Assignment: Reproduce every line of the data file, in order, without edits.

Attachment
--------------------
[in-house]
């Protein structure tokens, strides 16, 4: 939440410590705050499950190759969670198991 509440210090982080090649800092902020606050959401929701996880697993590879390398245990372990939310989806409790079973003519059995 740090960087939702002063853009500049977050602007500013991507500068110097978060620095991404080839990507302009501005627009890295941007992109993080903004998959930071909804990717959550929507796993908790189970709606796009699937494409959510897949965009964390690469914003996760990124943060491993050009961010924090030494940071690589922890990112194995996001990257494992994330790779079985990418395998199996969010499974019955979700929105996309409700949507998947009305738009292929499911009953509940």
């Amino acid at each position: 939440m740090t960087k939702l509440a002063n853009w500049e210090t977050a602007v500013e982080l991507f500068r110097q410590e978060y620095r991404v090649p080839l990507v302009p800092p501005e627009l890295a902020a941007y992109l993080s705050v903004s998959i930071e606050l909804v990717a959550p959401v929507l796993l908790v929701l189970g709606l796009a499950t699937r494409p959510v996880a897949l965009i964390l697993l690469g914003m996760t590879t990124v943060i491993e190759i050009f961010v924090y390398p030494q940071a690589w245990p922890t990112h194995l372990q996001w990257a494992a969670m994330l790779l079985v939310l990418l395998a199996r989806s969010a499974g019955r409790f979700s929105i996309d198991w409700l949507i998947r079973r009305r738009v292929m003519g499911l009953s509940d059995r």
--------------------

[in-house]
């Protein structure tokens, strides 16, 4: 939440410590705050499950190759969670198991 509440210090982080090649800092902020606050959401929701996880697993590879390398245990372990939310989806409790079973003519059995 740090960087939702002063853009500049977050602007500013991507500068110097978060620095991404080839990507302009501005627009890295941007992109993080903004998959930071909804990717959550929507796993908790189970709606796009699937494409959510897949965009964390690469914003996760990124943060491993050009961010924090030494940071690589922890990112194995996001990257494992994330790779079985990418395998199996969010499974019955979700929105996309409700949507998947009305738009292929499911009953509940």
């Amino acid at each position: 939440m740090t960087k939702l509440a002063n853009w500049e210090t977050a602007v500013e982080l991507f500068r110097q410590e978060y620095r991404v090649p080839l990507v302009p800092p501005e627009l890295a902020a941007y992109l993080s705050v903004s998959i930071e606050l909804v990717a959550p959401v929507l796993l908790v929701l189970g709606l796009a499950t699937r494409p959510v996880a897949l965009i964390l697993l690469g914003m996760t590879t990124v943060i491993e190759i050009f961010v924090y390398p030494q940071a690589w245990p922890t990112h194995l372990q996001w990257a494992a969670m994330l790779l079985v939310l990418l395998a199996r989806s969010a499974g019955r409790f979700s929105i996309d198991w409700l949507i998947r079973r009305r738009v292929m003519g499911l009953s509940d059995r």